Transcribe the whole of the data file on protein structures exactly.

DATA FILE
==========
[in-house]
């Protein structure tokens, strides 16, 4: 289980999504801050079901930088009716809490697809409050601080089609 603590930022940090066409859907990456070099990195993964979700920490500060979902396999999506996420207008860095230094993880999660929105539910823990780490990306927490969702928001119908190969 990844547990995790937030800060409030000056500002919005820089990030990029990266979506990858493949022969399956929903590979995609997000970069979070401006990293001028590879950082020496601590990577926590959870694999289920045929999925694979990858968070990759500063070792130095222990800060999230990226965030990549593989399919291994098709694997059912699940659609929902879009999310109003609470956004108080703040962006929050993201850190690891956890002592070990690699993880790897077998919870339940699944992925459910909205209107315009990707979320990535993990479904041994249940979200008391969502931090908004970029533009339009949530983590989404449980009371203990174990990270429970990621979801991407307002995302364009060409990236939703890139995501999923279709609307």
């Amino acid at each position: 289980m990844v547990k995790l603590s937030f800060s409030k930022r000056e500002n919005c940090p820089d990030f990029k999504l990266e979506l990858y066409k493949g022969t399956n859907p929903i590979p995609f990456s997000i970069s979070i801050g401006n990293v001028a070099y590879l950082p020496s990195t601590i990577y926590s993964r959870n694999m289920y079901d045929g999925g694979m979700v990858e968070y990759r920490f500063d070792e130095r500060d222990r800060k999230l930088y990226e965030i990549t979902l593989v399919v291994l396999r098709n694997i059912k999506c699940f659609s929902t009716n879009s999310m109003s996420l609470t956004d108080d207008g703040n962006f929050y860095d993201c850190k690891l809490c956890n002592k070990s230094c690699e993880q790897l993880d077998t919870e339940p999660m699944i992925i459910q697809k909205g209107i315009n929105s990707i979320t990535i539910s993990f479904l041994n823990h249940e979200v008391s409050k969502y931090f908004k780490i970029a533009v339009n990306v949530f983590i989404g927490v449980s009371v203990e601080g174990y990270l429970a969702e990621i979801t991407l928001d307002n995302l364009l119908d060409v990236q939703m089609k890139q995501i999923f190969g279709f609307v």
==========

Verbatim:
[in-house]
């Protein structure tokens, strides 16, 4: 289980999504801050079901930088009716809490697809409050601080089609 603590930022940090066409859907990456070099990195993964979700920490500060979902396999999506996420207008860095230094993880999660929105539910823990780490990306927490969702928001119908190969 990844547990995790937030800060409030000056500002919005820089990030990029990266979506990858493949022969399956929903590979995609997000970069979070401006990293001028590879950082020496601590990577926590959870694999289920045929999925694979990858968070990759500063070792130095222990800060999230990226965030990549593989399919291994098709694997059912699940659609929902879009999310109003609470956004108080703040962006929050993201850190690891956890002592070990690699993880790897077998919870339940699944992925459910909205209107315009990707979320990535993990479904041994249940979200008391969502931090908004970029533009339009949530983590989404449980009371203990174990990270429970990621979801991407307002995302364009060409990236939703890139995501999923279709609307």
């Amino acid at each position: 289980m990844v547990k995790l603590s937030f800060s409030k930022r000056e500002n919005c940090p820089d990030f990029k999504l990266e979506l990858y066409k493949g022969t399956n859907p929903i590979p995609f990456s997000i970069s979070i801050g401006n990293v001028a070099y590879l950082p020496s990195t601590i990577y926590s993964r959870n694999m289920y079901d045929g999925g694979m979700v990858e968070y990759r920490f500063d070792e130095r500060d222990r800060k999230l930088y990226e965030i990549t979902l593989v399919v291994l396999r098709n694997i059912k999506c699940f659609s929902t009716n879009s999310m109003s996420l609470t956004d108080d207008g703040n962006f929050y860095d993201c850190k690891l809490c956890n002592k070990s230094c690699e993880q790897l993880d077998t919870e339940p999660m699944i992925i459910q697809k909205g209107i315009n929105s990707i979320t990535i539910s993990f479904l041994n823990h249940e979200v008391s409050k969502y931090f908004k780490i970029a533009v339009n990306v949530f983590i989404g927490v449980s009371v203990e601080g174990y990270l429970a969702e990621i979801t991407l928001d307002n995302l364009l119908d060409v990236q939703m089609k890139q995501i999923f190969g279709f609307v």